The salmon's fate has been litigated for years, with a federal judge repeatedly rejecting the government's vague plans for restoring the fish, most notably after the George W. Bush administration claimed that the dams were a natural part of the environment. Under President Obama, the National Oceanic and Atmospheric Administration has begun a new review, but the judge is getting impatient and on Monday gave the administration one more month to make its intentions known.
Shipping young salmon around the dams is not a long-term solution. The fish are not returning to the river in large numbers, and some experts believe that the interruption in their migration is in good part to blame. The simple answer would be to breach the dams -- except that they provide 5% of the region's power in the form of clean hydroelectric energy. They also create a navigable waterway for the shipment of grain from Idaho.
Yet the importance of the Snake River salmon cannot be ignored. Climate change is believed to be a factor in last year's collapse of the California and Oregon salmon fisheries. The salmon farther north, where waters are colder, have not been as affected. Protecting these fish could provide the best hope of restoring salmon all along the West Coast.
The Obama administration should call for settlement talks that include all the parties involved -- power utilities, farmers, fishermen and environmentalists. At least some of the dams must be breached, but only in conjunction with helping the region develop new sources of clean energy and transportation for Idaho's grain. In the long haul, it makes more sense to truck wheat than fish.
Spinning the Economic News...PAUL CRAIG ROBERTS. Paul Craig Roberts was Assistant Secretary of the Treasury in the Reagan administration. He is coauthor of The Tyranny of Good Intentions. This fall CounterPunch/AK Press will publish Robert's War of the Worlds: How the Economy Was Lost. He can be reached at: PaulCraigRoberts@yahoo.com
Last Friday a Bloomberg.com headline read: “U.S. Stocks Gain, Treasuries Drop as Unemployment Rate Declines”.
Let’s have a look at the reported decline in the rate of unemployment. Do you believe that the US auto industry added 28,000 jobs in July amidst GM bankruptcy, sell-off and close-down of GM auto divisions, and demise of GM suppliers? No? Well, that’s what the Bureau of Labor Statistics reported.
The 28,000 new jobs were created by “seasonal adjustments.” July is a month when jobs are automatically added by the BLS to seasonally smooth the layoffs of auto workers during July’s retooling for the new model year. This year most of the retooling did not occur, yet the annual seasonal adjustments did. Adjustments are also made for supporting industries, which are partially idled while auto production halts for retooling.
More phantom jobs were created by the “Birth-Death Model.” The payroll jobs data contains guesses about the numbers of new startup company hires and jobs lost from business failures. Failed businesses don’t report the lost jobs (deaths), and new jobs from startups (births) are not captured in the reporting. The government estimates these numbers, but the estimates are based mainly on growth periods, not on recessionary times. Consequently, during economic downturns, the estimates from the Birth-Death Model overestimate the number of new startup jobs and underestimate the job loss.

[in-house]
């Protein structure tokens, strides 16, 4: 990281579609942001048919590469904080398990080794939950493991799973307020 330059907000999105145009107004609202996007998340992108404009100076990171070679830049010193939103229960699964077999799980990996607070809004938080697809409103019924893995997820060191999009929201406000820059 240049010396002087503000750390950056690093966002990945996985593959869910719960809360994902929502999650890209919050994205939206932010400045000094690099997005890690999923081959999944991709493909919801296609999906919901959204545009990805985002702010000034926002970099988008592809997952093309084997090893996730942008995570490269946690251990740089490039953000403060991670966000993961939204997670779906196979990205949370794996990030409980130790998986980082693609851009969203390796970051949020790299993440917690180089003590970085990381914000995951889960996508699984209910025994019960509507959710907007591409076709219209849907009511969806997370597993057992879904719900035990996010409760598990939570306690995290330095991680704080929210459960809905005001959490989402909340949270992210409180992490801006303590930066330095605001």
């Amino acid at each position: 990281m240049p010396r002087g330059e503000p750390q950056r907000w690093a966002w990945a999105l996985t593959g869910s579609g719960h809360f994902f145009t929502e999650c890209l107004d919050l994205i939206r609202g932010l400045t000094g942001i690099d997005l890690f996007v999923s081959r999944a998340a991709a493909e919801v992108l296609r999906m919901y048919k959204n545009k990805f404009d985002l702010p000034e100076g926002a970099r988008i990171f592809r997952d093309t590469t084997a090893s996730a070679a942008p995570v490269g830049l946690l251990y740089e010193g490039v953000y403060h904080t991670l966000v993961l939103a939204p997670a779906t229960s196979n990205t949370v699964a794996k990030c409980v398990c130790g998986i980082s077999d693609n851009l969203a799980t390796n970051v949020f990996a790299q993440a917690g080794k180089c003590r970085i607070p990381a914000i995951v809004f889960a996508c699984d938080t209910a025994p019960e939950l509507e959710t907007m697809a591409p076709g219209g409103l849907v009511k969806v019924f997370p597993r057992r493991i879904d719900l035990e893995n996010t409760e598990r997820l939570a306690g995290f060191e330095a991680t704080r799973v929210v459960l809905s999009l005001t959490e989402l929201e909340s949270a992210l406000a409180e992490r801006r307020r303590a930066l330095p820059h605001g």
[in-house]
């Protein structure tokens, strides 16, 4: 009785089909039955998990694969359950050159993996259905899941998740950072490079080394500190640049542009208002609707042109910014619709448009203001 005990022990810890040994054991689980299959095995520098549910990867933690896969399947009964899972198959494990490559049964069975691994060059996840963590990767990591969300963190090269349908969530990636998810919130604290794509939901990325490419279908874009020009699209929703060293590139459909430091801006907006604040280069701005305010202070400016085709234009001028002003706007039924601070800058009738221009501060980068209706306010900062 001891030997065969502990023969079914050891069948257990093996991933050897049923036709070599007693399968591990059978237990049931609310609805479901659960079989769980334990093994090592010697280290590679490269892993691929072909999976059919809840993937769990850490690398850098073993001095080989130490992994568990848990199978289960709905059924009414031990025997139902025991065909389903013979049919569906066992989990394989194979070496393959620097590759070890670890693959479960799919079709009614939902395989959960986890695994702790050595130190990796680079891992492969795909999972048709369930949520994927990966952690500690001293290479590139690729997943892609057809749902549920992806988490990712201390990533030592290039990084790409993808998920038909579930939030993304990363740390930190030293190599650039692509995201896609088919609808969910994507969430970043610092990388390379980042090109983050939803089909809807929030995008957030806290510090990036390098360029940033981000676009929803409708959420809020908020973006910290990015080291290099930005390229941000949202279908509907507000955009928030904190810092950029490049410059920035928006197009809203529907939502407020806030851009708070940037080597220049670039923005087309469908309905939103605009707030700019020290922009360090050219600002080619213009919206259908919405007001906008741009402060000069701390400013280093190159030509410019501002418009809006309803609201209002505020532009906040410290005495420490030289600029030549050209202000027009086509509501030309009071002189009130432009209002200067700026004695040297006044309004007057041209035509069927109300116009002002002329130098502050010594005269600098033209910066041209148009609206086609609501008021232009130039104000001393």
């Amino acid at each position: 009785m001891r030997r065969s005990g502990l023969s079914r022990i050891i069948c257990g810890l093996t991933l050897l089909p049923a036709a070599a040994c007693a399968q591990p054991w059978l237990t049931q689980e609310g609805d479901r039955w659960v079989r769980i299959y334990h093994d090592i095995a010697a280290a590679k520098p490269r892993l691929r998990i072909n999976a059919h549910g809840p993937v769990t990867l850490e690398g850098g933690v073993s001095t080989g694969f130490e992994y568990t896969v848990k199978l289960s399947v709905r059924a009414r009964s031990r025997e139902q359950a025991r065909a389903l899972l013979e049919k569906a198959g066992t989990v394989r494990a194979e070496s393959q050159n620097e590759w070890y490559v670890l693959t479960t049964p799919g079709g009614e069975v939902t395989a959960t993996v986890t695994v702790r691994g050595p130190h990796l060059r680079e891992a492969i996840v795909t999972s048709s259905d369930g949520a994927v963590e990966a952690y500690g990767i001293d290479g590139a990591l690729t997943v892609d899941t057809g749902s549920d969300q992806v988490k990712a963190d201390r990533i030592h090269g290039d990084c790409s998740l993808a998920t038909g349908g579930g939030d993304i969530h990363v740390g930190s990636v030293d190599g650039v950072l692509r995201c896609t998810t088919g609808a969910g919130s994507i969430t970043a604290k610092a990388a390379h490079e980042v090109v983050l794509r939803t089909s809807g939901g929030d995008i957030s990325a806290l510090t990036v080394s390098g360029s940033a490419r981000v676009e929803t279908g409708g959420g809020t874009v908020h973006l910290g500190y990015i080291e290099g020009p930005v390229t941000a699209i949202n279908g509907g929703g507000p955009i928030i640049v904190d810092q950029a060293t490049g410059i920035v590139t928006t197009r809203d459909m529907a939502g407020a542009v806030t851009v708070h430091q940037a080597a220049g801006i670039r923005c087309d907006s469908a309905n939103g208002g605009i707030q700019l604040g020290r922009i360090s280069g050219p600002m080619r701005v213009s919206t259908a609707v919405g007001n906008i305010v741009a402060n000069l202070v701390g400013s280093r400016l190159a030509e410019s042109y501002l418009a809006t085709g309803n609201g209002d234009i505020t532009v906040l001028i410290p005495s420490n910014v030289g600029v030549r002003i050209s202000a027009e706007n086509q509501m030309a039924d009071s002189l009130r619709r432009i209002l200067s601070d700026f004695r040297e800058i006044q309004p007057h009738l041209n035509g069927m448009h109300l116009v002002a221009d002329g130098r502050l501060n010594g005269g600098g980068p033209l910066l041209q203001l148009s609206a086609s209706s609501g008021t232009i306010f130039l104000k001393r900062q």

The employment outlook was further improved by pushing another cadre of workers, who have been unemployed for too long, off the unemployment rolls. Remember that the long-term discouraged (people out of work for more than one year) are not counted as being in the work force. The length of the current downturn means that short-term discouraged workers, who are counted among the unemployed, are now moving into the long-term discouraged category, which simply erases their existence and lowers the measured rate of unemployment.
All sorts of distortions can find their way into the official statistics. For example, industrial production estimates are based on electricity consumption. Unusually hot weather, which causes a jump in air conditioning use, appears in the statistics as an increase in industrial output. Cool weather spells during summer reduces electricity use and results in a phantom drop in industrial output.
Nominal retail sales figures can increase from an uptick in inflation.
An increase in real GDP can be the result of underestimating inflation.
Other distortions come from the year to year comparisons. As time passes, new comparisons are no longer with previous peaks, but with more recent lows. Thus, reported declines are less severe than previously, which makes things sound better when they aren’t.
By spinning the financial news, the appearance of recovery is created, and this lures people back into the stock and real estate markets where they can lose the remainder of their wealth.
As homeowners head 'underwater,' another housing crisis looms
Almost half of homeowners with a mortgage could be underwater by 2011, says Deutsche Bank. We asked how that will play out...Scott Cendrowski